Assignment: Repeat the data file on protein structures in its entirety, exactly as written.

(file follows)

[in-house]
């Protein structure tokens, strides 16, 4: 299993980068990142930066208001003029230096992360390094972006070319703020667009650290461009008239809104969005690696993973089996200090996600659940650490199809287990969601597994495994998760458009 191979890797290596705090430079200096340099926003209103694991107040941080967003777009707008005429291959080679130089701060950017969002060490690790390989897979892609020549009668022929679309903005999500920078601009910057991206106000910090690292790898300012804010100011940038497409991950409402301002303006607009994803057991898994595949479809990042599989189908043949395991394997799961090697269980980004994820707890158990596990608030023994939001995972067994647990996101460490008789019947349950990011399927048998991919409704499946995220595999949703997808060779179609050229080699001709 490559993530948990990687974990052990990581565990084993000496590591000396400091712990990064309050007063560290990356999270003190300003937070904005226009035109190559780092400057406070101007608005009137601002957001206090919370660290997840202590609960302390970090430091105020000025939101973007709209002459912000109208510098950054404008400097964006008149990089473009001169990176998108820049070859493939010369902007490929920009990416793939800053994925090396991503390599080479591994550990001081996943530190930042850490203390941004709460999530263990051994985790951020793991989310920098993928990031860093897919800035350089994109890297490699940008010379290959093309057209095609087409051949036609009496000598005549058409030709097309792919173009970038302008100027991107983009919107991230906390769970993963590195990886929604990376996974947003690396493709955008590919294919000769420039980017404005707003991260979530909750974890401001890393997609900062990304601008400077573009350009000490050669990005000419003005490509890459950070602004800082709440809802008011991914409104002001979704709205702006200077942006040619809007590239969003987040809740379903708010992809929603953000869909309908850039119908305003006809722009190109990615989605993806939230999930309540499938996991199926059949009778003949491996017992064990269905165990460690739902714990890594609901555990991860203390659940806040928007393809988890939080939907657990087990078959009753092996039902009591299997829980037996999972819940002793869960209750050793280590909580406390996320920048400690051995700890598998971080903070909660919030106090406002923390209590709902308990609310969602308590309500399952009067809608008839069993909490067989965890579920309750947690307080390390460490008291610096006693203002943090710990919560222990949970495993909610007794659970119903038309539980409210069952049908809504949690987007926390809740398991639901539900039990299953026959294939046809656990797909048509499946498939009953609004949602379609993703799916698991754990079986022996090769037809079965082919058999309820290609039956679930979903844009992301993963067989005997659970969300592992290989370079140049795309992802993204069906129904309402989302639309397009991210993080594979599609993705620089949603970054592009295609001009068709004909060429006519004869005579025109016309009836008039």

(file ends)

[in-house]
């Protein structure tokens, strides 16, 4: 299993980068990142930066208001003029230096992360390094972006070319703020667009650290461009008239809104969005690696993973089996200090996600659940650490199809287990969601597994495994998760458009 191979890797290596705090430079200096340099926003209103694991107040941080967003777009707008005429291959080679130089701060950017969002060490690790390989897979892609020549009668022929679309903005999500920078601009910057991206106000910090690292790898300012804010100011940038497409991950409402301002303006607009994803057991898994595949479809990042599989189908043949395991394997799961090697269980980004994820707890158990596990608030023994939001995972067994647990996101460490008789019947349950990011399927048998991919409704499946995220595999949703997808060779179609050229080699001709 490559993530948990990687974990052990990581565990084993000496590591000396400091712990990064309050007063560290990356999270003190300003937070904005226009035109190559780092400057406070101007608005009137601002957001206090919370660290997840202590609960302390970090430091105020000025939101973007709209002459912000109208510098950054404008400097964006008149990089473009001169990176998108820049070859493939010369902007490929920009990416793939800053994925090396991503390599080479591994550990001081996943530190930042850490203390941004709460999530263990051994985790951020793991989310920098993928990031860093897919800035350089994109890297490699940008010379290959093309057209095609087409051949036609009496000598005549058409030709097309792919173009970038302008100027991107983009919107991230906390769970993963590195990886929604990376996974947003690396493709955008590919294919000769420039980017404005707003991260979530909750974890401001890393997609900062990304601008400077573009350009000490050669990005000419003005490509890459950070602004800082709440809802008011991914409104002001979704709205702006200077942006040619809007590239969003987040809740379903708010992809929603953000869909309908850039119908305003006809722009190109990615989605993806939230999930309540499938996991199926059949009778003949491996017992064990269905165990460690739902714990890594609901555990991860203390659940806040928007393809988890939080939907657990087990078959009753092996039902009591299997829980037996999972819940002793869960209750050793280590909580406390996320920048400690051995700890598998971080903070909660919030106090406002923390209590709902308990609310969602308590309500399952009067809608008839069993909490067989965890579920309750947690307080390390460490008291610096006693203002943090710990919560222990949970495993909610007794659970119903038309539980409210069952049908809504949690987007926390809740398991639901539900039990299953026959294939046809656990797909048509499946498939009953609004949602379609993703799916698991754990079986022996090769037809079965082919058999309820290609039956679930979903844009992301993963067989005997659970969300592992290989370079140049795309992802993204069906129904309402989302639309397009991210993080594979599609993705620089949603970054592009295609001009068709004909060429006519004869005579025109016309009836008039």